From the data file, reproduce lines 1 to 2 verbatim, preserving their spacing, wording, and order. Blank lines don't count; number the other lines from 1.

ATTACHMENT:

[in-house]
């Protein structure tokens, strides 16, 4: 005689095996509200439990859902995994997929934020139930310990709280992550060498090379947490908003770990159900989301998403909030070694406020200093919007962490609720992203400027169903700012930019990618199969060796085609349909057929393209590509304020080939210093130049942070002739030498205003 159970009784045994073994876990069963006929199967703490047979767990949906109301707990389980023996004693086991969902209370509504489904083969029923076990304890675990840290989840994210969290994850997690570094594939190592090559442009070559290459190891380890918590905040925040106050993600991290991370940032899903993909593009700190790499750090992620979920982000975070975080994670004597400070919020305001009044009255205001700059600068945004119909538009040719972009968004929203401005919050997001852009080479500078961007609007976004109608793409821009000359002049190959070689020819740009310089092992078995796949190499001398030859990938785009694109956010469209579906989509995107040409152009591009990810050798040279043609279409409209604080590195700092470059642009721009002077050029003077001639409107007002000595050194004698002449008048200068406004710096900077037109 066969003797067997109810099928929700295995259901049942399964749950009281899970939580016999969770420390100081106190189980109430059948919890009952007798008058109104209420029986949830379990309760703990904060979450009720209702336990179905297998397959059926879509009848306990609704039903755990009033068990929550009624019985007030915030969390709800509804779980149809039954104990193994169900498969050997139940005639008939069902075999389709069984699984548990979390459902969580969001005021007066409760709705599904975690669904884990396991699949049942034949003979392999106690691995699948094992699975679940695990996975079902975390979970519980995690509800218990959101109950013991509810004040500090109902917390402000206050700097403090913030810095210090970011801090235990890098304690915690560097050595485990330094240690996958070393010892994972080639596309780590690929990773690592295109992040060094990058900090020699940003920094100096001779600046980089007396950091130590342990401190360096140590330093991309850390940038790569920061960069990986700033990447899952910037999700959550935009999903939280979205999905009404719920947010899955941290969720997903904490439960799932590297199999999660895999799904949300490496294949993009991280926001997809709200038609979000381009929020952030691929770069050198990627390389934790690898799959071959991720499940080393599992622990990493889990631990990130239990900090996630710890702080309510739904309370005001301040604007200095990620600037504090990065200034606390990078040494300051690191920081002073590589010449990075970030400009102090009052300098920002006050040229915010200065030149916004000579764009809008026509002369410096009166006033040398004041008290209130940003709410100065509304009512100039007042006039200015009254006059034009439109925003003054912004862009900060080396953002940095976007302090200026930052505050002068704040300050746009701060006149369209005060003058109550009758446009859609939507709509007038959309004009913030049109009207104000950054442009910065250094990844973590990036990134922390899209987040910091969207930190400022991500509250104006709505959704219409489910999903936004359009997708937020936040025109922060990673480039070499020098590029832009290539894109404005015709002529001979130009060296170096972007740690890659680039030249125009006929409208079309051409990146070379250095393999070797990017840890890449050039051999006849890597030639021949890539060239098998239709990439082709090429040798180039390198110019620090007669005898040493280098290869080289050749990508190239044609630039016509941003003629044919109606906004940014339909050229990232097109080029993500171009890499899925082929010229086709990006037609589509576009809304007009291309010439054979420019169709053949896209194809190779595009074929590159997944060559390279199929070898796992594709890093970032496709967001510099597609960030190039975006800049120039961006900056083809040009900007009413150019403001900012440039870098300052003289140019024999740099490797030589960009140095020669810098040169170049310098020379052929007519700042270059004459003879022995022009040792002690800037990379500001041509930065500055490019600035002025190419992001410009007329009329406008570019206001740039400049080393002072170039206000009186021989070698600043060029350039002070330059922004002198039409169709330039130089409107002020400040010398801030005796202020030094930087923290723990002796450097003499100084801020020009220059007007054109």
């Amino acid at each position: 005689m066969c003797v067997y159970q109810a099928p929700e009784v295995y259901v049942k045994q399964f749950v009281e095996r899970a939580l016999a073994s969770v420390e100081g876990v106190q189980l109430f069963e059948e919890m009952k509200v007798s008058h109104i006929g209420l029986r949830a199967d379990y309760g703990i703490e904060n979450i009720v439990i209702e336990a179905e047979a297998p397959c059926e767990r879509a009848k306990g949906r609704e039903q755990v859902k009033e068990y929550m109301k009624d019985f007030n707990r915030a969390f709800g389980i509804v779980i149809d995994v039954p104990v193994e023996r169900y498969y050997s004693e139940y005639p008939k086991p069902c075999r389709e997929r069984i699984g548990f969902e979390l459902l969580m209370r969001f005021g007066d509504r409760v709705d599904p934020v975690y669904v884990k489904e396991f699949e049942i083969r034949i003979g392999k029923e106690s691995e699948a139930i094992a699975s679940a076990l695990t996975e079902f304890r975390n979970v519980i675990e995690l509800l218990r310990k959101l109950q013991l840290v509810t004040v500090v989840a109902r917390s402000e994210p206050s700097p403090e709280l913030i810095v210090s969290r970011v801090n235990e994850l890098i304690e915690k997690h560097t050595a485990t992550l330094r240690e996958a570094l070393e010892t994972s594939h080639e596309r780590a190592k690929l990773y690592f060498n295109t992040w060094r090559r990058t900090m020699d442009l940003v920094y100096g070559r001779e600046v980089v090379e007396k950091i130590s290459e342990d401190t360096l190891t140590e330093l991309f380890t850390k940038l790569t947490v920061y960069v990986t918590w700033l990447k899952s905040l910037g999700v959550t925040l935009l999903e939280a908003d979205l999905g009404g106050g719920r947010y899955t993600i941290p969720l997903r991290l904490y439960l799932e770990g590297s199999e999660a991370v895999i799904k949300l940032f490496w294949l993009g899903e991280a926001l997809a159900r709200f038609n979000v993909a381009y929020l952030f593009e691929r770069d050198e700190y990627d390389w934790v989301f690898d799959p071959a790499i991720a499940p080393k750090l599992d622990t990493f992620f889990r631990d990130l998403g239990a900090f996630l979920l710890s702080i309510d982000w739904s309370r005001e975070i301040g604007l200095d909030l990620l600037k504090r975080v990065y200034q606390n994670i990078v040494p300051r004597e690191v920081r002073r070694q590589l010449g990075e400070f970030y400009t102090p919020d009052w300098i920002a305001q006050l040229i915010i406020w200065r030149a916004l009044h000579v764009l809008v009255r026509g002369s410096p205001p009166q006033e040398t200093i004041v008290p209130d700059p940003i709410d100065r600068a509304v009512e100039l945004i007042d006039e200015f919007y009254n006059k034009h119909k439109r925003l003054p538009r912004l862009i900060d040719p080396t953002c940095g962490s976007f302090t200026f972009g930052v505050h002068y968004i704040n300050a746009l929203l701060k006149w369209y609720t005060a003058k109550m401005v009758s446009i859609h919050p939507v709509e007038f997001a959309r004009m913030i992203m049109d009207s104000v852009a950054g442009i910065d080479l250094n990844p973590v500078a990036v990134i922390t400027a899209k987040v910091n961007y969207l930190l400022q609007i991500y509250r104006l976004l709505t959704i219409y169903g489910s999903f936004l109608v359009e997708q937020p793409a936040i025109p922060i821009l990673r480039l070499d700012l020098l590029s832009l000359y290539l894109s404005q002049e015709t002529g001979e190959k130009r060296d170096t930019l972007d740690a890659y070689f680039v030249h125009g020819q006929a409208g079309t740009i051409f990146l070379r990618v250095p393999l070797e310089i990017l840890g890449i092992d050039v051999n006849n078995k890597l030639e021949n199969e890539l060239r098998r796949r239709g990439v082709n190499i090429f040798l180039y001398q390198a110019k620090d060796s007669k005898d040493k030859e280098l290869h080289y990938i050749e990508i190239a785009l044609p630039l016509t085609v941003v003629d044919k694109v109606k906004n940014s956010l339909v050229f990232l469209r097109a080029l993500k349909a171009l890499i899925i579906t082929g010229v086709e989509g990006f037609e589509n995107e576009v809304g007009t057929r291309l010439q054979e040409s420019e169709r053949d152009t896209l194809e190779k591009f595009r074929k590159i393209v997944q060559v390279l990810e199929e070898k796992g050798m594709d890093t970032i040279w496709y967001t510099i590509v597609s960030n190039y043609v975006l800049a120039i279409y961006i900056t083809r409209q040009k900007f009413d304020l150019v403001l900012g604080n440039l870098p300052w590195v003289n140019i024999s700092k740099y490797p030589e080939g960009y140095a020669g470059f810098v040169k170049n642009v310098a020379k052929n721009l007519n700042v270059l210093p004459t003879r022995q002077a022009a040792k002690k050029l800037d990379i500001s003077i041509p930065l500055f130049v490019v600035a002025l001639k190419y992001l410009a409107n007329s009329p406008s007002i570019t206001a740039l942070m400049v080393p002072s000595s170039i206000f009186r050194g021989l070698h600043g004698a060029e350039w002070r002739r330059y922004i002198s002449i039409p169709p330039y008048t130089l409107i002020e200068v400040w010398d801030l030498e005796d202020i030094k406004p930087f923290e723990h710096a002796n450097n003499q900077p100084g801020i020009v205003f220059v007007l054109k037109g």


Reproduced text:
[in-house]
């Protein structure tokens, strides 16, 4: 005689095996509200439990859902995994997929934020139930310990709280992550060498090379947490908003770990159900989301998403909030070694406020200093919007962490609720992203400027169903700012930019990618199969060796085609349909057929393209590509304020080939210093130049942070002739030498205003 159970009784045994073994876990069963006929199967703490047979767990949906109301707990389980023996004693086991969902209370509504489904083969029923076990304890675990840290989840994210969290994850997690570094594939190592090559442009070559290459190891380890918590905040925040106050993600991290991370940032899903993909593009700190790499750090992620979920982000975070975080994670004597400070919020305001009044009255205001700059600068945004119909538009040719972009968004929203401005919050997001852009080479500078961007609007976004109608793409821009000359002049190959070689020819740009310089092992078995796949190499001398030859990938785009694109956010469209579906989509995107040409152009591009990810050798040279043609279409409209604080590195700092470059642009721009002077050029003077001639409107007002000595050194004698002449008048200068406004710096900077037109 066969003797067997109810099928929700295995259901049942399964749950009281899970939580016999969770420390100081106190189980109430059948919890009952007798008058109104209420029986949830379990309760703990904060979450009720209702336990179905297998397959059926879509009848306990609704039903755990009033068990929550009624019985007030915030969390709800509804779980149809039954104990193994169900498969050997139940005639008939069902075999389709069984699984548990979390459902969580969001005021007066409760709705599904975690669904884990396991699949049942034949003979392999106690691995699948094992699975679940695990996975079902975390979970519980995690509800218990959101109950013991509810004040500090109902917390402000206050700097403090913030810095210090970011801090235990890098304690915690560097050595485990330094240690996958070393010892994972080639596309780590690929990773690592295109992040060094990058900090020699940003920094100096001779600046980089007396950091130590342990401190360096140590330093991309850390940038790569920061960069990986700033990447899952910037999700959550935009999903939280979205999905009404719920947010899955941290969720997903904490439960799932590297199999999660895999799904949300490496294949993009991280926001997809709200038609979000381009929020952030691929770069050198990627390389934790690898799959071959991720499940080393599992622990990493889990631990990130239990900090996630710890702080309510739904309370005001301040604007200095990620600037504090990065200034606390990078040494300051690191920081002073590589010449990075970030400009102090009052300098920002006050040229915010200065030149916004000579764009809008026509002369410096009166006033040398004041008290209130940003709410100065509304009512100039007042006039200015009254006059034009439109925003003054912004862009900060080396953002940095976007302090200026930052505050002068704040300050746009701060006149369209005060003058109550009758446009859609939507709509007038959309004009913030049109009207104000950054442009910065250094990844973590990036990134922390899209987040910091969207930190400022991500509250104006709505959704219409489910999903936004359009997708937020936040025109922060990673480039070499020098590029832009290539894109404005015709002529001979130009060296170096972007740690890659680039030249125009006929409208079309051409990146070379250095393999070797990017840890890449050039051999006849890597030639021949890539060239098998239709990439082709090429040798180039390198110019620090007669005898040493280098290869080289050749990508190239044609630039016509941003003629044919109606906004940014339909050229990232097109080029993500171009890499899925082929010229086709990006037609589509576009809304007009291309010439054979420019169709053949896209194809190779595009074929590159997944060559390279199929070898796992594709890093970032496709967001510099597609960030190039975006800049120039961006900056083809040009900007009413150019403001900012440039870098300052003289140019024999740099490797030589960009140095020669810098040169170049310098020379052929007519700042270059004459003879022995022009040792002690800037990379500001041509930065500055490019600035002025190419992001410009007329009329406008570019206001740039400049080393002072170039206000009186021989070698600043060029350039002070330059922004002198039409169709330039130089409107002020400040010398801030005796202020030094930087923290723990002796450097003499100084801020020009220059007007054109």